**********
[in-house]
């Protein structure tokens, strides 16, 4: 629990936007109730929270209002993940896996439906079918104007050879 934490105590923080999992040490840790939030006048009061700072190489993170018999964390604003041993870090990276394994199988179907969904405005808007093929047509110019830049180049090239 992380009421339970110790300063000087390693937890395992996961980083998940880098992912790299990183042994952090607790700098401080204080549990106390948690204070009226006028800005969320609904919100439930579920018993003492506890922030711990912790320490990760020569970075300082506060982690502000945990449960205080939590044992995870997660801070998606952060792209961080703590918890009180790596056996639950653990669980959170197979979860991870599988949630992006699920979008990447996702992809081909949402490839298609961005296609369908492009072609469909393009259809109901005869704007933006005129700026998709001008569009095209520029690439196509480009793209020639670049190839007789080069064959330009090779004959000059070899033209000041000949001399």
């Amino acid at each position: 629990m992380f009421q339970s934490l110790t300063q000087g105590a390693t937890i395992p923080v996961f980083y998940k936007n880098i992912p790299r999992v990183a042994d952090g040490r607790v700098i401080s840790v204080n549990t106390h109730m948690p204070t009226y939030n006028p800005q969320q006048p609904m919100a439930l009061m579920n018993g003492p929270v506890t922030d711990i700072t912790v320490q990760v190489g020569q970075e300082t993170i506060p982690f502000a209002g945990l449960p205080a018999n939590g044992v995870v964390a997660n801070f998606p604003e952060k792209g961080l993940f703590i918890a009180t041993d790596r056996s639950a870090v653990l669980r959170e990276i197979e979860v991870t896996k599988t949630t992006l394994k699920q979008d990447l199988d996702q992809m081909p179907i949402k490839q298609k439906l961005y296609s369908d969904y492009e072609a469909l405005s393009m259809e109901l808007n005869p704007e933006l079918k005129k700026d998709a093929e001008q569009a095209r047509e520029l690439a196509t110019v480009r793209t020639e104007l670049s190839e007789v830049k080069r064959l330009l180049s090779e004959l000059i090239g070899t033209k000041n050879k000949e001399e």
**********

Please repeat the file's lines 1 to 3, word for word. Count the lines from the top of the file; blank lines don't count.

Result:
[in-house]
């Protein structure tokens, strides 16, 4: 629990936007109730929270209002993940896996439906079918104007050879 934490105590923080999992040490840790939030006048009061700072190489993170018999964390604003041993870090990276394994199988179907969904405005808007093929047509110019830049180049090239 992380009421339970110790300063000087390693937890395992996961980083998940880098992912790299990183042994952090607790700098401080204080549990106390948690204070009226006028800005969320609904919100439930579920018993003492506890922030711990912790320490990760020569970075300082506060982690502000945990449960205080939590044992995870997660801070998606952060792209961080703590918890009180790596056996639950653990669980959170197979979860991870599988949630992006699920979008990447996702992809081909949402490839298609961005296609369908492009072609469909393009259809109901005869704007933006005129700026998709001008569009095209520029690439196509480009793209020639670049190839007789080069064959330009090779004959000059070899033209000041000949001399």
């Amino acid at each position: 629990m992380f009421q339970s934490l110790t300063q000087g105590a390693t937890i395992p923080v996961f980083y998940k936007n880098i992912p790299r999992v990183a042994d952090g040490r607790v700098i401080s840790v204080n549990t106390h109730m948690p204070t009226y939030n006028p800005q969320q006048p609904m919100a439930l009061m579920n018993g003492p929270v506890t922030d711990i700072t912790v320490q990760v190489g020569q970075e300082t993170i506060p982690f502000a209002g945990l449960p205080a018999n939590g044992v995870v964390a997660n801070f998606p604003e952060k792209g961080l993940f703590i918890a009180t041993d790596r056996s639950a870090v653990l669980r959170e990276i197979e979860v991870t896996k599988t949630t992006l394994k699920q979008d990447l199988d996702q992809m081909p179907i949402k490839q298609k439906l961005y296609s369908d969904y492009e072609a469909l405005s393009m259809e109901l808007n005869p704007e933006l079918k005129k700026d998709a093929e001008q569009a095209r047509e520029l690439a196509t110019v480009r793209t020639e104007l670049s190839e007789v830049k080069r064959l330009l180049s090779e004959l000059i090239g070899t033209k000041n050879k000949e001399e």